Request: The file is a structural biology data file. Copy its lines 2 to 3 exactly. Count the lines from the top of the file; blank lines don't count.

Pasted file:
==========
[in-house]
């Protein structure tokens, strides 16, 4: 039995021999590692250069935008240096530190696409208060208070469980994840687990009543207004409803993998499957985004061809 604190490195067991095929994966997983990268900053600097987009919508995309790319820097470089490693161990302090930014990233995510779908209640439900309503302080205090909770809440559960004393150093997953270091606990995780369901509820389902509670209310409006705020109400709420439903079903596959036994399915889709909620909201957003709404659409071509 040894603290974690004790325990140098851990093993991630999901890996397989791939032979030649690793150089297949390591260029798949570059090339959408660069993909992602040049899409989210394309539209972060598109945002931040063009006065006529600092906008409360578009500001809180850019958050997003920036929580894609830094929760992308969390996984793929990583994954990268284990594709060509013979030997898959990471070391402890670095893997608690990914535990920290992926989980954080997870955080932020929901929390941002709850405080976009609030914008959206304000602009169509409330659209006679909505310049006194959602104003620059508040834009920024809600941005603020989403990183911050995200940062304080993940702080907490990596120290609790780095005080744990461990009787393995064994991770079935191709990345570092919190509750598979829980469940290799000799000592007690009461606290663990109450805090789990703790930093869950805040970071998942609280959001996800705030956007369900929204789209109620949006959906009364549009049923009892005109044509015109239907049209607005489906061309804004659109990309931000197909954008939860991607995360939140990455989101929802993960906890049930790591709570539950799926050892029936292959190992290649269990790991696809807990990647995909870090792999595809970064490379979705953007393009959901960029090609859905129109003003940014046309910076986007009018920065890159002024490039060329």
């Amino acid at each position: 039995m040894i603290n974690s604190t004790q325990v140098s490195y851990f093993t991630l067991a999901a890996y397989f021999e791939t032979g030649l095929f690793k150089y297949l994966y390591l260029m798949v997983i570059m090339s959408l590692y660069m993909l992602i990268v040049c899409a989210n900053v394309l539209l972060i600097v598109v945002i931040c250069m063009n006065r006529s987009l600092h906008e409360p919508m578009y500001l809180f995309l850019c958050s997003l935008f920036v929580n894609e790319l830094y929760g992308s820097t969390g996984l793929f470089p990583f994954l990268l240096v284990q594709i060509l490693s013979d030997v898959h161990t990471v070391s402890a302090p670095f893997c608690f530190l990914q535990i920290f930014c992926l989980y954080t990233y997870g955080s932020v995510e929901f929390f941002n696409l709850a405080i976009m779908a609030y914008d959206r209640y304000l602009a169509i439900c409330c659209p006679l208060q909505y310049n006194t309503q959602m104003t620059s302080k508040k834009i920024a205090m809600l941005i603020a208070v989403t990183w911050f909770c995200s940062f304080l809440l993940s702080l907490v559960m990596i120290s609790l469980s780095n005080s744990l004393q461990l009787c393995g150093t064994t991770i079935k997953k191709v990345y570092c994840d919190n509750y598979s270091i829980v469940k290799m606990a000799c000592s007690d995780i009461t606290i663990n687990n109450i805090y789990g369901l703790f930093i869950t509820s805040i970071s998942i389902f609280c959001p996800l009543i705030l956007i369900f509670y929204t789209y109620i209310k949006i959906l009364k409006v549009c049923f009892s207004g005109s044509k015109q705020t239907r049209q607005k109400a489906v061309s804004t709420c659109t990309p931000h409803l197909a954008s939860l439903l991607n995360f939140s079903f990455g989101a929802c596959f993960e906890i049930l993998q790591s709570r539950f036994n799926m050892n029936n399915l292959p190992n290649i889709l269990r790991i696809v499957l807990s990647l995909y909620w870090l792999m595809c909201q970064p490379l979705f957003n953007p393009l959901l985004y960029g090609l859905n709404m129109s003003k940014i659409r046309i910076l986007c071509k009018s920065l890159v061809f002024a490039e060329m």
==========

């Protein structure tokens, strides 16, 4: 039995021999590692250069935008240096530190696409208060208070469980994840687990009543207004409803993998499957985004061809 604190490195067991095929994966997983990268900053600097987009919508995309790319820097470089490693161990302090930014990233995510779908209640439900309503302080205090909770809440559960004393150093997953270091606990995780369901509820389902509670209310409006705020109400709420439903079903596959036994399915889709909620909201957003709404659409071509 040894603290974690004790325990140098851990093993991630999901890996397989791939032979030649690793150089297949390591260029798949570059090339959408660069993909992602040049899409989210394309539209972060598109945002931040063009006065006529600092906008409360578009500001809180850019958050997003920036929580894609830094929760992308969390996984793929990583994954990268284990594709060509013979030997898959990471070391402890670095893997608690990914535990920290992926989980954080997870955080932020929901929390941002709850405080976009609030914008959206304000602009169509409330659209006679909505310049006194959602104003620059508040834009920024809600941005603020989403990183911050995200940062304080993940702080907490990596120290609790780095005080744990461990009787393995064994991770079935191709990345570092919190509750598979829980469940290799000799000592007690009461606290663990109450805090789990703790930093869950805040970071998942609280959001996800705030956007369900929204789209109620949006959906009364549009049923009892005109044509015109239907049209607005489906061309804004659109990309931000197909954008939860991607995360939140990455989101929802993960906890049930790591709570539950799926050892029936292959190992290649269990790991696809807990990647995909870090792999595809970064490379979705953007393009959901960029090609859905129109003003940014046309910076986007009018920065890159002024490039060329």
């Amino acid at each position: 039995m040894i603290n974690s604190t004790q325990v140098s490195y851990f093993t991630l067991a999901a890996y397989f021999e791939t032979g030649l095929f690793k150089y297949l994966y390591l260029m798949v997983i570059m090339s959408l590692y660069m993909l992602i990268v040049c899409a989210n900053v394309l539209l972060i600097v598109v945002i931040c250069m063009n006065r006529s987009l600092h906008e409360p919508m578009y500001l809180f995309l850019c958050s997003l935008f920036v929580n894609e790319l830094y929760g992308s820097t969390g996984l793929f470089p990583f994954l990268l240096v284990q594709i060509l490693s013979d030997v898959h161990t990471v070391s402890a302090p670095f893997c608690f530190l990914q535990i920290f930014c992926l989980y954080t990233y997870g955080s932020v995510e929901f929390f941002n696409l709850a405080i976009m779908a609030y914008d959206r209640y304000l602009a169509i439900c409330c659209p006679l208060q909505y310049n006194t309503q959602m104003t620059s302080k508040k834009i920024a205090m809600l941005i603020a208070v989403t990183w911050f909770c995200s940062f304080l809440l993940s702080l907490v559960m990596i120290s609790l469980s780095n005080s744990l004393q461990l009787c393995g150093t064994t991770i079935k997953k191709v990345y570092c994840d919190n509750y598979s270091i829980v469940k290799m606990a000799c000592s007690d995780i009461t606290i663990n687990n109450i805090y789990g369901l703790f930093i869950t509820s805040i970071s998942i389902f609280c959001p996800l009543i705030l956007i369900f509670y929204t789209y109620i209310k949006i959906l009364k409006v549009c049923f009892s207004g005109s044509k015109q705020t239907r049209q607005k109400a489906v061309s804004t709420c659109t990309p931000h409803l197909a954008s939860l439903l991607n995360f939140s079903f990455g989101a929802c596959f993960e906890i049930l993998q790591s709570r539950f036994n799926m050892n029936n399915l292959p190992n290649i889709l269990r790991i696809v499957l807990s990647l995909y909620w870090l792999m595809c909201q970064p490379l979705f957003n953007p393009l959901l985004y960029g090609l859905n709404m129109s003003k940014i659409r046309i910076l986007c071509k009018s920065l890159v061809f002024a490039e060329m």